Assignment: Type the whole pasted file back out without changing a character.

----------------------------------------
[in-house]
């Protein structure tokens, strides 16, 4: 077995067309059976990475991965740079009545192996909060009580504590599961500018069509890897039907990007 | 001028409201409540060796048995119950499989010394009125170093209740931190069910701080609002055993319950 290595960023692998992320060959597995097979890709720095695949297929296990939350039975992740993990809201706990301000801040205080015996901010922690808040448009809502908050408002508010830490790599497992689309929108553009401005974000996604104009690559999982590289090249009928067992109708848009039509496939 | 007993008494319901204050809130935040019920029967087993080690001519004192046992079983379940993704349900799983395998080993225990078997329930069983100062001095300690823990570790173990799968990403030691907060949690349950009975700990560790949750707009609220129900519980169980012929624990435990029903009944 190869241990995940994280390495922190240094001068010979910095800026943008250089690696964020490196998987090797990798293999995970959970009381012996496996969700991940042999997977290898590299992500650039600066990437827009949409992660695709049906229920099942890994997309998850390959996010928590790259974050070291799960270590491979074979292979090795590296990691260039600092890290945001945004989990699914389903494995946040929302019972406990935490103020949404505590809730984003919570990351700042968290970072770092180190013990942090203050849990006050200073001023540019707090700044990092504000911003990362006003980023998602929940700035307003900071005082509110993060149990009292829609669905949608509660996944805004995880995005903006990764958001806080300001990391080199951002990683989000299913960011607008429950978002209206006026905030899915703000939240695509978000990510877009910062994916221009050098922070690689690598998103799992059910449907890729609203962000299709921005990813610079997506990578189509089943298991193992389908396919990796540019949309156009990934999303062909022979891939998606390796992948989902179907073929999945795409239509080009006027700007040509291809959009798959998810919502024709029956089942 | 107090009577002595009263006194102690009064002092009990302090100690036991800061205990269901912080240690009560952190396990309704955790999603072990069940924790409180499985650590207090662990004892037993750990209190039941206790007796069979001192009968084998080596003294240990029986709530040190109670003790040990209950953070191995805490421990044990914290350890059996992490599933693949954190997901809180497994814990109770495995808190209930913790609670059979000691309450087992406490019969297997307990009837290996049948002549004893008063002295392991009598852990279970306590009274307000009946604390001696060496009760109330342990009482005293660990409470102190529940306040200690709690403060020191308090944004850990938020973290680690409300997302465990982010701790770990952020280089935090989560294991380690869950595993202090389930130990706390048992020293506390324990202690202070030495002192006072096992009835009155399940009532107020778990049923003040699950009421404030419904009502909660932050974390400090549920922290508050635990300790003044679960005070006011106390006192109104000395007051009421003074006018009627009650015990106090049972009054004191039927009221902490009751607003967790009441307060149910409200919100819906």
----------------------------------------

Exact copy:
[in-house]
């Protein structure tokens, strides 16, 4: 077995067309059976990475991965740079009545192996909060009580504590599961500018069509890897039907990007 | 001028409201409540060796048995119950499989010394009125170093209740931190069910701080609002055993319950 290595960023692998992320060959597995097979890709720095695949297929296990939350039975992740993990809201706990301000801040205080015996901010922690808040448009809502908050408002508010830490790599497992689309929108553009401005974000996604104009690559999982590289090249009928067992109708848009039509496939 | 007993008494319901204050809130935040019920029967087993080690001519004192046992079983379940993704349900799983395998080993225990078997329930069983100062001095300690823990570790173990799968990403030691907060949690349950009975700990560790949750707009609220129900519980169980012929624990435990029903009944 190869241990995940994280390495922190240094001068010979910095800026943008250089690696964020490196998987090797990798293999995970959970009381012996496996969700991940042999997977290898590299992500650039600066990437827009949409992660695709049906229920099942890994997309998850390959996010928590790259974050070291799960270590491979074979292979090795590296990691260039600092890290945001945004989990699914389903494995946040929302019972406990935490103020949404505590809730984003919570990351700042968290970072770092180190013990942090203050849990006050200073001023540019707090700044990092504000911003990362006003980023998602929940700035307003900071005082509110993060149990009292829609669905949608509660996944805004995880995005903006990764958001806080300001990391080199951002990683989000299913960011607008429950978002209206006026905030899915703000939240695509978000990510877009910062994916221009050098922070690689690598998103799992059910449907890729609203962000299709921005990813610079997506990578189509089943298991193992389908396919990796540019949309156009990934999303062909022979891939998606390796992948989902179907073929999945795409239509080009006027700007040509291809959009798959998810919502024709029956089942 | 107090009577002595009263006194102690009064002092009990302090100690036991800061205990269901912080240690009560952190396990309704955790999603072990069940924790409180499985650590207090662990004892037993750990209190039941206790007796069979001192009968084998080596003294240990029986709530040190109670003790040990209950953070191995805490421990044990914290350890059996992490599933693949954190997901809180497994814990109770495995808190209930913790609670059979000691309450087992406490019969297997307990009837290996049948002549004893008063002295392991009598852990279970306590009274307000009946604390001696060496009760109330342990009482005293660990409470102190529940306040200690709690403060020191308090944004850990938020973290680690409300997302465990982010701790770990952020280089935090989560294991380690869950595993202090389930130990706390048992020293506390324990202690202070030495002192006072096992009835009155399940009532107020778990049923003040699950009421404030419904009502909660932050974390400090549920922290508050635990300790003044679960005070006011106390006192109104000395007051009421003074006018009627009650015990106090049972009054004191039927009221902490009751607003967790009441307060149910409200919100819906």